When a rookie comes to the NBA, he must adjust to a whole host of changes from college or a foreign league. The NBA has its own customs, both on the court and off, and it's understandable that it would take players a few weeks or months (or even years) to get comfortable. It can be tough to be without a known support system, to learn how to buy groceries or tell someone how to do your laundry. Plus, there's the issue of figuring out how to contribute and thrive in the best basketball league in the world.
But it's a bit surprising to learn that these adjustments can affect even the most familiar and basic parts of the sport. Miami Heat rookie point guard Shabazz Napier, a two-time NCAA champion at Connecticut, has a lot to learn and improve upon if he's going to reach the same level of success in the pros. First, though, he's going to have to figure out how to handle the NBA basketball. The literal object, not the style of play. From Tim Reynolds of the Associated Press (via PBT):
Sounds strange, but it's true. One of the biggest points of personal emphasis for Napier — a two-time NCAA champion at Connecticut and a first-round draft pick this year — as he gets ready for the start of Heat camp next month is getting used to the feel of the NBA basketball, which is much different to the touch than the ones he used in college.
"I just want to continue to get better at everything," Napier said. "But my biggest thing is getting comfortable with that basketball. That's one of my biggest problems and it's kind of ironic, because it's a basketball. But it's different than a college basketball." [...]
"The funny thing is, I never really touched an NBA ball until I left school," Napier said. "I told myself I never wanted to. I felt like it was superstitious, like something bad was going to happen, like I had to earn it. I never touched it and it's definitely different. This ball is leather and the biggest thing for me now is getting comfortable with it."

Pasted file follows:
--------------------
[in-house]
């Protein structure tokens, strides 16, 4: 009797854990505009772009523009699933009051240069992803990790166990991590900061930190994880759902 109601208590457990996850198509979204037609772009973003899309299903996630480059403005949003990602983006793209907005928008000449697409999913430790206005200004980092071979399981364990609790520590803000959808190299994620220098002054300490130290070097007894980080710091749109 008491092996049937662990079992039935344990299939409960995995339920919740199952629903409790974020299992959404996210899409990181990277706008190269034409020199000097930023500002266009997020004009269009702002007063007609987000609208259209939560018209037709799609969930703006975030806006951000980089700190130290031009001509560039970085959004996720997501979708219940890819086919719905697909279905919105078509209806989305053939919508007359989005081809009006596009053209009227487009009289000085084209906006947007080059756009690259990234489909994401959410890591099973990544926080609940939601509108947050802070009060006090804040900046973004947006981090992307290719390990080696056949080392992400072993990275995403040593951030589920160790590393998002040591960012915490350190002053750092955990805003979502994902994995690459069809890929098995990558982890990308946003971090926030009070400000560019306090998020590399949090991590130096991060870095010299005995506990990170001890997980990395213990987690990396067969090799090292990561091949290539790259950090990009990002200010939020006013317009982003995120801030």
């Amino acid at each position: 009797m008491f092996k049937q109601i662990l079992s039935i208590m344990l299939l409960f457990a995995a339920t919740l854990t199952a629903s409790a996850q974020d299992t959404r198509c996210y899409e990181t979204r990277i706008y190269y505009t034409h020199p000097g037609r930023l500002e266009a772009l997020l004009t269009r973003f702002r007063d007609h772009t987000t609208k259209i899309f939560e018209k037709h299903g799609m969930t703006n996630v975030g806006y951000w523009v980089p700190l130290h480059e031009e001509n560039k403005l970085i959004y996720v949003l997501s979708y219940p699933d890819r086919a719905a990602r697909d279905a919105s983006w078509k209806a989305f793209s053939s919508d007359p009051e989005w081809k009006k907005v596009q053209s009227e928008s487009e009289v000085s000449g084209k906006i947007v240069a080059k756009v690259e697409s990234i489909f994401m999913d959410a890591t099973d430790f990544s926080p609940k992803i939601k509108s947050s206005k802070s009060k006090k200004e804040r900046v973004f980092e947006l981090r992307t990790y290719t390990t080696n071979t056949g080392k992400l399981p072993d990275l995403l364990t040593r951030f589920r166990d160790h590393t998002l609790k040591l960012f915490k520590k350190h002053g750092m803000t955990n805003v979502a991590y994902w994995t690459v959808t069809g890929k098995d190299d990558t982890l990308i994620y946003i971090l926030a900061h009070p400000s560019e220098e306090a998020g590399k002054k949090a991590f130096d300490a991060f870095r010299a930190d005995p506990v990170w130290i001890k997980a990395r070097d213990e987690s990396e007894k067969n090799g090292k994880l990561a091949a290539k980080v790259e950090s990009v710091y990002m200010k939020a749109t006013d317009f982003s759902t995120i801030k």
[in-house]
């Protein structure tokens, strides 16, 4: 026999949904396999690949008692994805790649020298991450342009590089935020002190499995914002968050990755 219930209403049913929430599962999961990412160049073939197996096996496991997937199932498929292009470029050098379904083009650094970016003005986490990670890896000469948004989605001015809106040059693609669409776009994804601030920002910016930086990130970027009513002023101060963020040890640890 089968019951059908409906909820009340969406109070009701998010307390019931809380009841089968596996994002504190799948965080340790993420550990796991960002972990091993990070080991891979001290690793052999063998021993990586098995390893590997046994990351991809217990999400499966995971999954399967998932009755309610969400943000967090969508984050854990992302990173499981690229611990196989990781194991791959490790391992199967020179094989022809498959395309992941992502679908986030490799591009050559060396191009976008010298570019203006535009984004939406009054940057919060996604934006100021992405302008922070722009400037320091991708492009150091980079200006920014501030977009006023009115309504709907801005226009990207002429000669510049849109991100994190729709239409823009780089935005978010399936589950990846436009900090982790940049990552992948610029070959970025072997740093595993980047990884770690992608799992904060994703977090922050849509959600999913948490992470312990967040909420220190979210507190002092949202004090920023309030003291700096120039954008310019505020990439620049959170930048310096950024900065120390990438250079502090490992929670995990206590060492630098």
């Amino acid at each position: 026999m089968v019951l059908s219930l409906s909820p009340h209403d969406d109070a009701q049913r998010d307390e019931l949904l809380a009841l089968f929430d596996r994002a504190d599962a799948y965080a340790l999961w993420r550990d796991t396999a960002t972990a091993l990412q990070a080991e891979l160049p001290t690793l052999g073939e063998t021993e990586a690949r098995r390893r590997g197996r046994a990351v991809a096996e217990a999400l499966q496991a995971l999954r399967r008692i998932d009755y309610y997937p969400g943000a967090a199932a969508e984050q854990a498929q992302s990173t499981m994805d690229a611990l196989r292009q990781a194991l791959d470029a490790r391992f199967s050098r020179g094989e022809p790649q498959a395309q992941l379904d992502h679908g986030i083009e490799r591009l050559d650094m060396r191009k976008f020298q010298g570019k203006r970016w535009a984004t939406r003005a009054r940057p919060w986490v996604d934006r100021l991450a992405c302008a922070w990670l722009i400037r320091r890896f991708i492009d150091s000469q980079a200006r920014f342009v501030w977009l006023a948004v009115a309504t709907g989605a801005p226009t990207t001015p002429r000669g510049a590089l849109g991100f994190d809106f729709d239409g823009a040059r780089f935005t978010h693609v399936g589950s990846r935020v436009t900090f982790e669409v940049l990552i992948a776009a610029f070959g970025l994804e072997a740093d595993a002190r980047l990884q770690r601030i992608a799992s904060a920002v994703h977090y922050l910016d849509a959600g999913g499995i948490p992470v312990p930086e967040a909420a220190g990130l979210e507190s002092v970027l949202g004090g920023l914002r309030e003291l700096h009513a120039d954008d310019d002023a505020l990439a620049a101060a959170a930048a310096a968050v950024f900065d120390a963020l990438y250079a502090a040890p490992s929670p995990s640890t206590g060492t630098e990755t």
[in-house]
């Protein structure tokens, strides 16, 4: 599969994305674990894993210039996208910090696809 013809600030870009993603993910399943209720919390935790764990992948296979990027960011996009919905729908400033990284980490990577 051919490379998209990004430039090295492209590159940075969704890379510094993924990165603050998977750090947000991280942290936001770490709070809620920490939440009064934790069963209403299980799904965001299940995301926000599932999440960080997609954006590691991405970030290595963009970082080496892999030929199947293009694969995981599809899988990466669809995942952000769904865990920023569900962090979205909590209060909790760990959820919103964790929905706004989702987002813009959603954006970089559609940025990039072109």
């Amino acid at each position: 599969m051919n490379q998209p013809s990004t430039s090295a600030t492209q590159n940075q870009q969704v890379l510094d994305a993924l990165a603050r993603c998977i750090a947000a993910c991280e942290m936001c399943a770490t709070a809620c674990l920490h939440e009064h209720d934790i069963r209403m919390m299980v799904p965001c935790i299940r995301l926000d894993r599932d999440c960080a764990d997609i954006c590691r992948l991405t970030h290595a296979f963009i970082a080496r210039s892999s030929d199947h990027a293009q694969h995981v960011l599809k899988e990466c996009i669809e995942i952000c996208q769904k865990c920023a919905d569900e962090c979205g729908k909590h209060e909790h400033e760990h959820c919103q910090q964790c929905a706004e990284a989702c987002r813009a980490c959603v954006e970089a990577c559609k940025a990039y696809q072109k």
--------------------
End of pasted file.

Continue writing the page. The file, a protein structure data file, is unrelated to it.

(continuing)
At UConn, he used a Nike ball, and one of the quirks of the college game is that different teams use different types of basketballs. In the NBA, it's uniform, with Spalding being the only ball used.
Napier isn't the only Heat rookie who says the new ball has a new feel.
"It is different," said Tyler Johnson, who parlayed a strong summer league showing into a Heat signing. "Especially coming out of college. A lot of times, if the basketball gets wet, it gets slippery. Here, you get your hands wet to make it stick. It's slippery on its own. It takes a little while to get that feel for it. It is a little bit different but you kind of forget about it after a while."
NBA players have complained about balls before, of course, but the circumstances are much different. The league introduced a new microfiber ball for the 2006-07 season, only for players to rail against the switch from leather and the fact that they weren't consulted before the change. The new ball lasted only a few months — the league switched back on January 1, 2007 — and it stands as one of the most embarrassing moments of David Stern's 30 years as commissioner.
Napier, though, knew exactly what he was getting into, which makes it a bit surprising that he had never handled the official ball before preparing for the draft. That's not to say that he has made a horrible mistake — it's just that such basic things can be easy to overlook when players are faced with so many adjustments.
Napier's discomfort shouldn't really become a problem unless it persists into training camp, when prolonged exposure could begin to make the issue look more like an excuse. Nevertheless, his comments should remind us just how much it takes to succeed early in an NBA career. These athletes even have to switch up how they handle the ball that has defined the shape of their basketball lives. At least keyboards are basically the same from computer to computer.
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